How To Identify Different Breeds Of Rabbits
An expert in rabbit care describes some of the breeds available, to help you decide which one is right for you.
Hi. My name's Marie, and I'm the Deputy Manager of the small animal department at Wood Green Animal Shelters, and today I'm going to help you identify suitable rabbit breeds. When considering taking on a rabbit as your first pet, it's important to find a rabbit that suits you, and that you are able to provide the suitable care for.
There are many different types of breeds out there, and many of these are in rescue shelters, so please do go to your local rescue shelter as well. The most common breed is the Dwarf Lop, and these aren't small rabbits, so please do try to think about this. They do need a large space, even possibly free range of an enclosed garden.
Breeds such as your Netherland Dwarfs and Small Lionheads, they are quite scared of loud noises and of big families. So they're not necessarily suited to children. The smaller breed rabbit, such as the Netherland Dwarf still require just as much space as your bigger rabbit.
They're very active, and they can live for easily ten to twelve years. So they still need a large run and hutch joined together, of at least ten to twelve feet. If you're looking for a breed that's maybe really confident with your family and is happy to bound up to you and say hello, a breed such as a Flemish Giant, or the French Lop are fantastic for family environments.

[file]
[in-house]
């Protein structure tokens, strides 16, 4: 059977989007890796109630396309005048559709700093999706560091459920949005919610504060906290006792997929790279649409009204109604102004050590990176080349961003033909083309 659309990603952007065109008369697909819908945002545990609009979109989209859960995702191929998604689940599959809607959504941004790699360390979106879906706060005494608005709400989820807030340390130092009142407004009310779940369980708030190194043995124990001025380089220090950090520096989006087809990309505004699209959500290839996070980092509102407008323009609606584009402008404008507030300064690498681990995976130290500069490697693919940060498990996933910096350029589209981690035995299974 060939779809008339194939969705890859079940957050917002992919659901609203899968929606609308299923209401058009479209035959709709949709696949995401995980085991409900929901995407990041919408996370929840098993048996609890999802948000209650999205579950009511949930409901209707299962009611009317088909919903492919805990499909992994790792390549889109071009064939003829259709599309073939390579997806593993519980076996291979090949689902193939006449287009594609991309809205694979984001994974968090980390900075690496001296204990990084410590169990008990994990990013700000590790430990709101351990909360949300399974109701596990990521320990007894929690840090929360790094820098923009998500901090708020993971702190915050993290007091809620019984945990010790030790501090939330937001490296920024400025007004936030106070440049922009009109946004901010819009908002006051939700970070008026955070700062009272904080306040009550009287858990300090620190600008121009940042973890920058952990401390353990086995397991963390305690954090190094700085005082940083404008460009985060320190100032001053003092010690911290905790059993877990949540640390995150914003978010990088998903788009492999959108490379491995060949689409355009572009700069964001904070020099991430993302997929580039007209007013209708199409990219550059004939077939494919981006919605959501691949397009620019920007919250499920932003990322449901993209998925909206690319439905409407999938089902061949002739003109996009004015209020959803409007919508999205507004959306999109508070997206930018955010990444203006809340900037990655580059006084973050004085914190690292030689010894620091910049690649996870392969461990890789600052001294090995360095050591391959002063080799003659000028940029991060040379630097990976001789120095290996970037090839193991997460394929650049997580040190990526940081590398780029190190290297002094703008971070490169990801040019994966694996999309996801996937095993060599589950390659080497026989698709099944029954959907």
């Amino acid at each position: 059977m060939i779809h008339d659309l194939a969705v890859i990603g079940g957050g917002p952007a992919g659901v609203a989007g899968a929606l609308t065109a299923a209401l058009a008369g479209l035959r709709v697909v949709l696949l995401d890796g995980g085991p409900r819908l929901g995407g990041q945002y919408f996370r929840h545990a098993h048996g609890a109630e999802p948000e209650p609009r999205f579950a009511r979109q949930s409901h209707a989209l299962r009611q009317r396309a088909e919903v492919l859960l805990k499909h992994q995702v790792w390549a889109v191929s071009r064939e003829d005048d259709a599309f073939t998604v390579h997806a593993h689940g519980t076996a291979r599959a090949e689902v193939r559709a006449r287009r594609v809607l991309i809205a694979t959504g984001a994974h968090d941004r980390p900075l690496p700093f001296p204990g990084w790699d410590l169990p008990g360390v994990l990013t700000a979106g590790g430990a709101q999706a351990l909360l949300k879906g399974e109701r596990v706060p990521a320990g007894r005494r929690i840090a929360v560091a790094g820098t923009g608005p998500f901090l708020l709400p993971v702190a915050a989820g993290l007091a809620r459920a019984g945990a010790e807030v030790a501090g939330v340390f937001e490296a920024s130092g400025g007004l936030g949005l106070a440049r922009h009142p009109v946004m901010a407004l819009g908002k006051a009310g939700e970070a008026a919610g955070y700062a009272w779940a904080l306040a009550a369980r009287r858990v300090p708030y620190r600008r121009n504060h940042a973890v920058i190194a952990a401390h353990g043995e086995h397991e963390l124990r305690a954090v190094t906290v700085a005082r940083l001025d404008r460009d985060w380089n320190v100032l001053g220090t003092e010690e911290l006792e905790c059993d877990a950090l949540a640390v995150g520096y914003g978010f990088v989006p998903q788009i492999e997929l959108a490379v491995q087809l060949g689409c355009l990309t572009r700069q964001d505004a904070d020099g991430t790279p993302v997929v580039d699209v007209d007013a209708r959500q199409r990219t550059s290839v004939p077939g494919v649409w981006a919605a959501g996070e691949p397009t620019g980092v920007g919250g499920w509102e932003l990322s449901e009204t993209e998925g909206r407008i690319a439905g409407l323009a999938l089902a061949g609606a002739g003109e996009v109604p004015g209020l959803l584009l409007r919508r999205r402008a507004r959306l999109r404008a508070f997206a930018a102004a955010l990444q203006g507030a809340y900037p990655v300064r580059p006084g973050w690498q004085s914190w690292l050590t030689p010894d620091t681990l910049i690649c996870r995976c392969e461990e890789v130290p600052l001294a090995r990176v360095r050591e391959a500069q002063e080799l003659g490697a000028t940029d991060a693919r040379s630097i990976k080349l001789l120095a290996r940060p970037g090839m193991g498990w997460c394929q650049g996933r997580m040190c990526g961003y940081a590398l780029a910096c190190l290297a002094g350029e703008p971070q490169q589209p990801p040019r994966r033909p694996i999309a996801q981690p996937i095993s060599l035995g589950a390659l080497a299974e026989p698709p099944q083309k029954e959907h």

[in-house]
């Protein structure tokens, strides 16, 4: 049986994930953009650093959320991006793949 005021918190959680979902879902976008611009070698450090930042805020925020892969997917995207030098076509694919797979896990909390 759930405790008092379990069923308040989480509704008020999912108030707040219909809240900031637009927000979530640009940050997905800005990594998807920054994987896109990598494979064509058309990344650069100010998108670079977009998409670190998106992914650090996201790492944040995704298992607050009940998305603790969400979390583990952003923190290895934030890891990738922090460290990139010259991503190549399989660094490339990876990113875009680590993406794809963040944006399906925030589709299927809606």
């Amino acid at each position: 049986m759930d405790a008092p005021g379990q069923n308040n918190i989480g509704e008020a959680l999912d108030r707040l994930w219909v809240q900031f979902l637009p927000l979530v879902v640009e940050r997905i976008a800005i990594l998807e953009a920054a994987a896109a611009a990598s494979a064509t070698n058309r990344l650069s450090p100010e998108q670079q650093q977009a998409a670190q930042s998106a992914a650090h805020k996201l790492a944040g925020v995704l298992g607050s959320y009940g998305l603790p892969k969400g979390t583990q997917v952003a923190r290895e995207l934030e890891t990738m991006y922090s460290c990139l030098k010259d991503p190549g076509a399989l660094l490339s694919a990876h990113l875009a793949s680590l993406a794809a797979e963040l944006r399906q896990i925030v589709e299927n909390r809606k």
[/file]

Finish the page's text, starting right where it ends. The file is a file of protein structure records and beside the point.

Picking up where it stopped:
The other breed is also the Rex breeds, and you need to be cautious with what sort of accommodation you can provide for these, because their coat types, they can get sore feet. So it's important you can provide a nice garden filled with grass where they can have soft bedding to keep their feet cozy and safe. The other one would be the Lionhead and the Cashmeres.
These can require quite a lot of grooming: up to two to three times a week for at least an hour. So it's important you can actually ensure that you can provide this for the rest of the rabbit's life, as it is quite a large and daunting task to take on. These rabbits' coats can matt really easily, so it's important that you really can provide this care for the rabbits, as they do depend on this for you.
Overall, the majority of the breeds can make fantastic pets, a rabbit for your family. Just ensure that you kept them in pairs, they're neutered, they're vaccinated, and you can provide the correct accommodation for them. And remember, just because they're small, they still need a big accommodation. .